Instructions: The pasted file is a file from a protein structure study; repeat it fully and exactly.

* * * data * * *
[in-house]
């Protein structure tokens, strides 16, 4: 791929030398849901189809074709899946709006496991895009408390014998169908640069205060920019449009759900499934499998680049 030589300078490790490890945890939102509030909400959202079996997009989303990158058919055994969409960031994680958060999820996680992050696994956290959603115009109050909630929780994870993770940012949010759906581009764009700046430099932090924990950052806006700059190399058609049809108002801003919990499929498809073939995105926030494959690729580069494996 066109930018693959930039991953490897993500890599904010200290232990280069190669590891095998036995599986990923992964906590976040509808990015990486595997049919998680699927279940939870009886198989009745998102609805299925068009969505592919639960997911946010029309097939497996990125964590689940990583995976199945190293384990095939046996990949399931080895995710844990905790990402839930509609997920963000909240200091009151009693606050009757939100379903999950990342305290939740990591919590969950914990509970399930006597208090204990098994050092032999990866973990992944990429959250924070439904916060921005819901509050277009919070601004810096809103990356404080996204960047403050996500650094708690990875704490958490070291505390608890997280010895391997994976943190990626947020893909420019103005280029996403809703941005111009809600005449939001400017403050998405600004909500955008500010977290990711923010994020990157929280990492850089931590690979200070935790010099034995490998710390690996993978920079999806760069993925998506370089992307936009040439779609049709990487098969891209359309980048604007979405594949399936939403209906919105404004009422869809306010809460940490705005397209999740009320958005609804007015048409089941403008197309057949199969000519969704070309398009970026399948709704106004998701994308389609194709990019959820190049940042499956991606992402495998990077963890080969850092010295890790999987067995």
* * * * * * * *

[in-house]
């Protein structure tokens, strides 16, 4: 791929030398849901189809074709899946709006496991895009408390014998169908640069205060920019449009759900499934499998680049 030589300078490790490890945890939102509030909400959202079996997009989303990158058919055994969409960031994680958060999820996680992050696994956290959603115009109050909630929780994870993770940012949010759906581009764009700046430099932090924990950052806006700059190399058609049809108002801003919990499929498809073939995105926030494959690729580069494996 066109930018693959930039991953490897993500890599904010200290232990280069190669590891095998036995599986990923992964906590976040509808990015990486595997049919998680699927279940939870009886198989009745998102609805299925068009969505592919639960997911946010029309097939497996990125964590689940990583995976199945190293384990095939046996990949399931080895995710844990905790990402839930509609997920963000909240200091009151009693606050009757939100379903999950990342305290939740990591919590969950914990509970399930006597208090204990098994050092032999990866973990992944990429959250924070439904916060921005819901509050277009919070601004810096809103990356404080996204960047403050996500650094708690990875704490958490070291505390608890997280010895391997994976943190990626947020893909420019103005280029996403809703941005111009809600005449939001400017403050998405600004909500955008500010977290990711923010994020990157929280990492850089931590690979200070935790010099034995490998710390690996993978920079999806760069993925998506370089992307936009040439779609049709990487098969891209359309980048604007979405594949399936939403209906919105404004009422869809306010809460940490705005397209999740009320958005609804007015048409089941403008197309057949199969000519969704070309398009970026399948709704106004998701994308389609194709990019959820190049940042499956991606992402495998990077963890080969850092010295890790999987067995």